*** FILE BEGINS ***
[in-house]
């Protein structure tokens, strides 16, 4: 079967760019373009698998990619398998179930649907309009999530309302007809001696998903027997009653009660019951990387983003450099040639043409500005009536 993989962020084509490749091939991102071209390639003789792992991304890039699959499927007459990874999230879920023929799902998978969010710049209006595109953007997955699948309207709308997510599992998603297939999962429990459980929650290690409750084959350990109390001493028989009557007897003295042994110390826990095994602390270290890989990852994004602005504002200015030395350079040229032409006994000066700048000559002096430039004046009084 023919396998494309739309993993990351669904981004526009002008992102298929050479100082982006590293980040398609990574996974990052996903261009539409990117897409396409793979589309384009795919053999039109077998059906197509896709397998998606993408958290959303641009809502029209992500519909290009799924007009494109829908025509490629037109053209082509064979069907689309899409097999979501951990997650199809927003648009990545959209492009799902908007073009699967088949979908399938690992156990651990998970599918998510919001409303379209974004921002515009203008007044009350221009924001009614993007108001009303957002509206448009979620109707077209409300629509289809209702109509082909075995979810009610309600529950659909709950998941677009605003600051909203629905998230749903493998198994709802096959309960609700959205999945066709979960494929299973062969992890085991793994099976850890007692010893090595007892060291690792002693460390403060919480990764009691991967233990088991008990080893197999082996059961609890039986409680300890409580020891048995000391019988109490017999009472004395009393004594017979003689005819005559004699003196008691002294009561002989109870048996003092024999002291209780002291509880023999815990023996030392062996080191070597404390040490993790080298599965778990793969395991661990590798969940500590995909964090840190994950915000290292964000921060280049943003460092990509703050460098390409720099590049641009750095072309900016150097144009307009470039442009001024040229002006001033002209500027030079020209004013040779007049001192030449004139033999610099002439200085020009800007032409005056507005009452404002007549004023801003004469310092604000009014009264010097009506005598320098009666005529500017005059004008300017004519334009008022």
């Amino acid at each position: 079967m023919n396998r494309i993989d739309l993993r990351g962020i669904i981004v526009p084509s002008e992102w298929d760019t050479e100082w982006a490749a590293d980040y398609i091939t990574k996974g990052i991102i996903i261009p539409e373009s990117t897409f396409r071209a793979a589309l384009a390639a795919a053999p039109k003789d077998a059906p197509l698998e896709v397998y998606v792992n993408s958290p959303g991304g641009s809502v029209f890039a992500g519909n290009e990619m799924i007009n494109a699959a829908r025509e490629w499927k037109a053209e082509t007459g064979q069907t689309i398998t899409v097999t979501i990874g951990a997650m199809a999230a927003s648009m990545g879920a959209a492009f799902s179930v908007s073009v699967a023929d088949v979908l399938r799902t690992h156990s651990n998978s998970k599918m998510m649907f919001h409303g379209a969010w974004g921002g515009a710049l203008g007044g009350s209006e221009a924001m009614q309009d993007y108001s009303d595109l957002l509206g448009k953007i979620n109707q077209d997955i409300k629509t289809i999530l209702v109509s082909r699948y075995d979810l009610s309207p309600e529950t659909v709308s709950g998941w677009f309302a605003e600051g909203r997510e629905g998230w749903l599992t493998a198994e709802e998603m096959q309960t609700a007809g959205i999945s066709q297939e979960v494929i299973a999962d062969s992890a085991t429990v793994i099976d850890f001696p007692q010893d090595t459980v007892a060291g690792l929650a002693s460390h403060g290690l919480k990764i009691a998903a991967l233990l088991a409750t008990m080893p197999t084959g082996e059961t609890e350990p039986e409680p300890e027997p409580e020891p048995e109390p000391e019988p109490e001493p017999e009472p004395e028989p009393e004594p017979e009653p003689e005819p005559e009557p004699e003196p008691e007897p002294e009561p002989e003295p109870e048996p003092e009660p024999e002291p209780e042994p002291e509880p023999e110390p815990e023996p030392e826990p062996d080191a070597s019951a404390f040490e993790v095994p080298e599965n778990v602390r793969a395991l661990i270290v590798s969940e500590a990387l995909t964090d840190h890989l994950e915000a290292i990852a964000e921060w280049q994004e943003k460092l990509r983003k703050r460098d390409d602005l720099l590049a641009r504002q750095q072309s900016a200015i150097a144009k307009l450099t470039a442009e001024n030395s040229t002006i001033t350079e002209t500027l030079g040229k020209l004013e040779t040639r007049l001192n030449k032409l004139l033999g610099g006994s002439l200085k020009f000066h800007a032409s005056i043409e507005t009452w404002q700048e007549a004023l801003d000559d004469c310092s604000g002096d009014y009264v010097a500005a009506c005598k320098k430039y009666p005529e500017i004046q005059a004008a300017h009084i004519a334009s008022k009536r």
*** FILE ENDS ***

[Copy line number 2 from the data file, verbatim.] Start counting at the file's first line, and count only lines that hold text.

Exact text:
């Protein structure tokens, strides 16, 4: 079967760019373009698998990619398998179930649907309009999530309302007809001696998903027997009653009660019951990387983003450099040639043409500005009536 993989962020084509490749091939991102071209390639003789792992991304890039699959499927007459990874999230879920023929799902998978969010710049209006595109953007997955699948309207709308997510599992998603297939999962429990459980929650290690409750084959350990109390001493028989009557007897003295042994110390826990095994602390270290890989990852994004602005504002200015030395350079040229032409006994000066700048000559002096430039004046009084 023919396998494309739309993993990351669904981004526009002008992102298929050479100082982006590293980040398609990574996974990052996903261009539409990117897409396409793979589309384009795919053999039109077998059906197509896709397998998606993408958290959303641009809502029209992500519909290009799924007009494109829908025509490629037109053209082509064979069907689309899409097999979501951990997650199809927003648009990545959209492009799902908007073009699967088949979908399938690992156990651990998970599918998510919001409303379209974004921002515009203008007044009350221009924001009614993007108001009303957002509206448009979620109707077209409300629509289809209702109509082909075995979810009610309600529950659909709950998941677009605003600051909203629905998230749903493998198994709802096959309960609700959205999945066709979960494929299973062969992890085991793994099976850890007692010893090595007892060291690792002693460390403060919480990764009691991967233990088991008990080893197999082996059961609890039986409680300890409580020891048995000391019988109490017999009472004395009393004594017979003689005819005559004699003196008691002294009561002989109870048996003092024999002291209780002291509880023999815990023996030392062996080191070597404390040490993790080298599965778990793969395991661990590798969940500590995909964090840190994950915000290292964000921060280049943003460092990509703050460098390409720099590049641009750095072309900016150097144009307009470039442009001024040229002006001033002209500027030079020209004013040779007049001192030449004139033999610099002439200085020009800007032409005056507005009452404002007549004023801003004469310092604000009014009264010097009506005598320098009666005529500017005059004008300017004519334009008022």